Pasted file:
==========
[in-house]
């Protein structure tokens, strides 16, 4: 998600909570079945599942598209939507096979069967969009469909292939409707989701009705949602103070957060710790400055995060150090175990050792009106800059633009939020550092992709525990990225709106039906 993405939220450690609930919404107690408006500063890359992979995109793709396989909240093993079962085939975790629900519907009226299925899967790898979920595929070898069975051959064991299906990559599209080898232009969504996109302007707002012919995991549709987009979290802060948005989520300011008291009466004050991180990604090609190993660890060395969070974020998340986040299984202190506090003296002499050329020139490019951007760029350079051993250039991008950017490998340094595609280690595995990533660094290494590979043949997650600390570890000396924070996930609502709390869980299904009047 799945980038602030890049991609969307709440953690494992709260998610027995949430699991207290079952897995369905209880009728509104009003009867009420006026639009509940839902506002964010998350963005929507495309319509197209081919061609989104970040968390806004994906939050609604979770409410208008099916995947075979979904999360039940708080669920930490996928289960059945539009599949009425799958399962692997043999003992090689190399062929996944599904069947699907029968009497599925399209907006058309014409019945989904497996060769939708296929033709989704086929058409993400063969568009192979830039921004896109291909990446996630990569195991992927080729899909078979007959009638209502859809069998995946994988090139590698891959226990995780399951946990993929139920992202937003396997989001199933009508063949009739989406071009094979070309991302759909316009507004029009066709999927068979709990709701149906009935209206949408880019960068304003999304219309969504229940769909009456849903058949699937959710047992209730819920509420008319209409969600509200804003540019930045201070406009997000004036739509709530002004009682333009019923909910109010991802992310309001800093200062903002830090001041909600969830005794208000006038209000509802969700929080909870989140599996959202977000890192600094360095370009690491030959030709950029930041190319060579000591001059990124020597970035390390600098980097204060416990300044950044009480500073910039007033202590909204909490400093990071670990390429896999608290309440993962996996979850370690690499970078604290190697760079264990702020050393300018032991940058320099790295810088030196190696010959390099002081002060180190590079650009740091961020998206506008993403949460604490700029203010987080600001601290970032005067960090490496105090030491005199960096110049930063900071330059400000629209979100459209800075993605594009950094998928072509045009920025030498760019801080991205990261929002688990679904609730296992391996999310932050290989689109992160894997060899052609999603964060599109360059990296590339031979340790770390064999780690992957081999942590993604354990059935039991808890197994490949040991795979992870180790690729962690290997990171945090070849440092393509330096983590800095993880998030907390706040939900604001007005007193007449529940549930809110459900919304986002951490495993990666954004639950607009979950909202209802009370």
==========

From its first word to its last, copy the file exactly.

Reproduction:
[in-house]
């Protein structure tokens, strides 16, 4: 998600909570079945599942598209939507096979069967969009469909292939409707989701009705949602103070957060710790400055995060150090175990050792009106800059633009939020550092992709525990990225709106039906 993405939220450690609930919404107690408006500063890359992979995109793709396989909240093993079962085939975790629900519907009226299925899967790898979920595929070898069975051959064991299906990559599209080898232009969504996109302007707002012919995991549709987009979290802060948005989520300011008291009466004050991180990604090609190993660890060395969070974020998340986040299984202190506090003296002499050329020139490019951007760029350079051993250039991008950017490998340094595609280690595995990533660094290494590979043949997650600390570890000396924070996930609502709390869980299904009047 799945980038602030890049991609969307709440953690494992709260998610027995949430699991207290079952897995369905209880009728509104009003009867009420006026639009509940839902506002964010998350963005929507495309319509197209081919061609989104970040968390806004994906939050609604979770409410208008099916995947075979979904999360039940708080669920930490996928289960059945539009599949009425799958399962692997043999003992090689190399062929996944599904069947699907029968009497599925399209907006058309014409019945989904497996060769939708296929033709989704086929058409993400063969568009192979830039921004896109291909990446996630990569195991992927080729899909078979007959009638209502859809069998995946994988090139590698891959226990995780399951946990993929139920992202937003396997989001199933009508063949009739989406071009094979070309991302759909316009507004029009066709999927068979709990709701149906009935209206949408880019960068304003999304219309969504229940769909009456849903058949699937959710047992209730819920509420008319209409969600509200804003540019930045201070406009997000004036739509709530002004009682333009019923909910109010991802992310309001800093200062903002830090001041909600969830005794208000006038209000509802969700929080909870989140599996959202977000890192600094360095370009690491030959030709950029930041190319060579000591001059990124020597970035390390600098980097204060416990300044950044009480500073910039007033202590909204909490400093990071670990390429896999608290309440993962996996979850370690690499970078604290190697760079264990702020050393300018032991940058320099790295810088030196190696010959390099002081002060180190590079650009740091961020998206506008993403949460604490700029203010987080600001601290970032005067960090490496105090030491005199960096110049930063900071330059400000629209979100459209800075993605594009950094998928072509045009920025030498760019801080991205990261929002688990679904609730296992391996999310932050290989689109992160894997060899052609999603964060599109360059990296590339031979340790770390064999780690992957081999942590993604354990059935039991808890197994490949040991795979992870180790690729962690290997990171945090070849440092393509330096983590800095993880998030907390706040939900604001007005007193007449529940549930809110459900919304986002951490495993990666954004639950607009979950909202209802009370």